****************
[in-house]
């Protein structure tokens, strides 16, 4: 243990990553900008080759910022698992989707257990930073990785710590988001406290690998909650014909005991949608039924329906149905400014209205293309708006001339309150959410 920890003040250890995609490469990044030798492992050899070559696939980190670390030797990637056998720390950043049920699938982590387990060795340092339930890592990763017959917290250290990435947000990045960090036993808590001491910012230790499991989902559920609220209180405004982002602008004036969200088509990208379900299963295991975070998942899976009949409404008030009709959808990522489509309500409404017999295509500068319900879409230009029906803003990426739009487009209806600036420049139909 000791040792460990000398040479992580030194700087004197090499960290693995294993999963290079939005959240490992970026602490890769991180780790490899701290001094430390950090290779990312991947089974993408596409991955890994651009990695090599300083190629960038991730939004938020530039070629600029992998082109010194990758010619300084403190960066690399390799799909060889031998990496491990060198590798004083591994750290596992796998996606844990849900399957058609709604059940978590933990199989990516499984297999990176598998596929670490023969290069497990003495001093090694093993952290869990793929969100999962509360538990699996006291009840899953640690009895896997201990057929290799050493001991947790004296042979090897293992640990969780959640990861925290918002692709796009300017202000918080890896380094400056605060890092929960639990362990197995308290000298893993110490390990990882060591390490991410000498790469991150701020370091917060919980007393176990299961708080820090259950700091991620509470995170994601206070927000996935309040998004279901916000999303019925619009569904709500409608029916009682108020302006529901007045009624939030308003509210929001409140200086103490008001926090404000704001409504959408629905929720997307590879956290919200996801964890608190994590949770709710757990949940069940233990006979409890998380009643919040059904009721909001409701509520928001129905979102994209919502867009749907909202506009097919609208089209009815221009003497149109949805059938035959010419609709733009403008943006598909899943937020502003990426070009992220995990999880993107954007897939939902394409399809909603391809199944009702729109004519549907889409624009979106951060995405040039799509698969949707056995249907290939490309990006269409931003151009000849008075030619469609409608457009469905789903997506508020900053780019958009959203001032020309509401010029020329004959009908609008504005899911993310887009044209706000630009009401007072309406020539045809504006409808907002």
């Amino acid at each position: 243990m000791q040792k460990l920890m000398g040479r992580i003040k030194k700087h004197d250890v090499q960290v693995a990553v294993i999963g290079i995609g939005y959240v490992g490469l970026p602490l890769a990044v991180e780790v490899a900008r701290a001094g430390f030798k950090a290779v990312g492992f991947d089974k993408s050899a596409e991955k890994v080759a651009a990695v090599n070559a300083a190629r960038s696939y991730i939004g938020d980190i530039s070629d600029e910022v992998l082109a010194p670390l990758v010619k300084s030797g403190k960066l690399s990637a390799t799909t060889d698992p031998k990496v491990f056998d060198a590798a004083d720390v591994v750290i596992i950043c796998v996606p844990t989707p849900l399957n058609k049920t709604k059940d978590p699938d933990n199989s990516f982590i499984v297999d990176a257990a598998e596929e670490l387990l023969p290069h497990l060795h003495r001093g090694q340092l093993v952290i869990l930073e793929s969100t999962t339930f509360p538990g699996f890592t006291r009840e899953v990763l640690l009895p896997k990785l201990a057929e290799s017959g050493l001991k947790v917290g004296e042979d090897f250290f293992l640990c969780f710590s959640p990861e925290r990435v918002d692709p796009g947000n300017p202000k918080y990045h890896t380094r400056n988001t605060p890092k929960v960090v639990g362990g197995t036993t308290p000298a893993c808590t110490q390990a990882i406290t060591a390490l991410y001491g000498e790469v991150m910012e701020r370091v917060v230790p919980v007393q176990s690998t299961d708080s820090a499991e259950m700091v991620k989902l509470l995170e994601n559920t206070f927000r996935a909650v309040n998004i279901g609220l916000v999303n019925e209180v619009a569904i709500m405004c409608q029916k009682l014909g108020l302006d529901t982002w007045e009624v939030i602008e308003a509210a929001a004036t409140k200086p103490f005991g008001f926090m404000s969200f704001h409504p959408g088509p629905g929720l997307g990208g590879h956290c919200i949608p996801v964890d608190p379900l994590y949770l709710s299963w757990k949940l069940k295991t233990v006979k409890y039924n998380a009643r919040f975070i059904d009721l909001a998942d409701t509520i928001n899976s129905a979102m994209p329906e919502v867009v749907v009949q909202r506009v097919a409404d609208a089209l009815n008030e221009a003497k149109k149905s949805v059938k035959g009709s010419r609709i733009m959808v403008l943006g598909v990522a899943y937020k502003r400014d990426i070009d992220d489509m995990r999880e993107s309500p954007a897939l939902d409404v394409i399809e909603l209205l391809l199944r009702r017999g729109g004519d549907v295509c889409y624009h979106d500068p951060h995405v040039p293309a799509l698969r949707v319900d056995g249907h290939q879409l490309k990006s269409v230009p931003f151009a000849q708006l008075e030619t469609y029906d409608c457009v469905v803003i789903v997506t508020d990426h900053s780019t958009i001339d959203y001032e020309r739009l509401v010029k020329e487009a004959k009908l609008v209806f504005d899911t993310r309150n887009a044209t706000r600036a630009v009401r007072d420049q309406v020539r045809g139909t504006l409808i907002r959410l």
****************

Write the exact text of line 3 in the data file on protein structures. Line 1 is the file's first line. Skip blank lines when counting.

């Amino acid at each position: 243990m000791q040792k460990l920890m000398g040479r992580i003040k030194k700087h004197d250890v090499q960290v693995a990553v294993i999963g290079i995609g939005y959240v490992g490469l970026p602490l890769a990044v991180e780790v490899a900008r701290a001094g430390f030798k950090a290779v990312g492992f991947d089974k993408s050899a596409e991955k890994v080759a651009a990695v090599n070559a300083a190629r960038s696939y991730i939004g938020d980190i530039s070629d600029e910022v992998l082109a010194p670390l990758v010619k300084s030797g403190k960066l690399s990637a390799t799909t060889d698992p031998k990496v491990f056998d060198a590798a004083d720390v591994v750290i596992i950043c796998v996606p844990t989707p849900l399957n058609k049920t709604k059940d978590p699938d933990n199989s990516f982590i499984v297999d990176a257990a598998e596929e670490l387990l023969p290069h497990l060795h003495r001093g090694q340092l093993v952290i869990l930073e793929s969100t999962t339930f509360p538990g699996f890592t006291r009840e899953v990763l640690l009895p896997k990785l201990a057929e290799s017959g050493l001991k947790v917290g004296e042979d090897f250290f293992l640990c969780f710590s959640p990861e925290r990435v918002d692709p796009g947000n300017p202000k918080y990045h890896t380094r400056n988001t605060p890092k929960v960090v639990g362990g197995t036993t308290p000298a893993c808590t110490q390990a990882i406290t060591a390490l991410y001491g000498e790469v991150m910012e701020r370091v917060v230790p919980v007393q176990s690998t299961d708080s820090a499991e259950m700091v991620k989902l509470l995170e994601n559920t206070f927000r996935a909650v309040n998004i279901g609220l916000v999303n019925e209180v619009a569904i709500m405004c409608q029916k009682l014909g108020l302006d529901t982002w007045e009624v939030i602008e308003a509210a929001a004036t409140k200086p103490f005991g008001f926090m404000s969200f704001h409504p959408g088509p629905g929720l997307g990208g590879h956290c919200i949608p996801v964890d608190p379900l994590y949770l709710s299963w757990k949940l069940k295991t233990v006979k409890y039924n998380a009643r919040f975070i059904d009721l909001a998942d409701t509520i928001n899976s129905a979102m994209p329906e919502v867009v749907v009949q909202r506009v097919a409404d609208a089209l009815n008030e221009a003497k149109k149905s949805v059938k035959g009709s010419r609709i733009m959808v403008l943006g598909v990522a899943y937020k502003r400014d990426i070009d992220d489509m995990r999880e993107s309500p954007a897939l939902d409404v394409i399809e909603l209205l391809l199944r009702r017999g729109g004519d549907v295509c889409y624009h979106d500068p951060h995405v040039p293309a799509l698969r949707v319900d056995g249907h290939q879409l490309k990006s269409v230009p931003f151009a000849q708006l008075e030619t469609y029906d409608c457009v469905v803003i789903v997506t508020d990426h900053s780019t958009i001339d959203y001032e020309r739009l509401v010029k020329e487009a004959k009908l609008v209806f504005d899911t993310r309150n887009a044209t706000r600036a630009v009401r007072d420049q309406v020539r045809g139909t504006l409808i907002r959410l």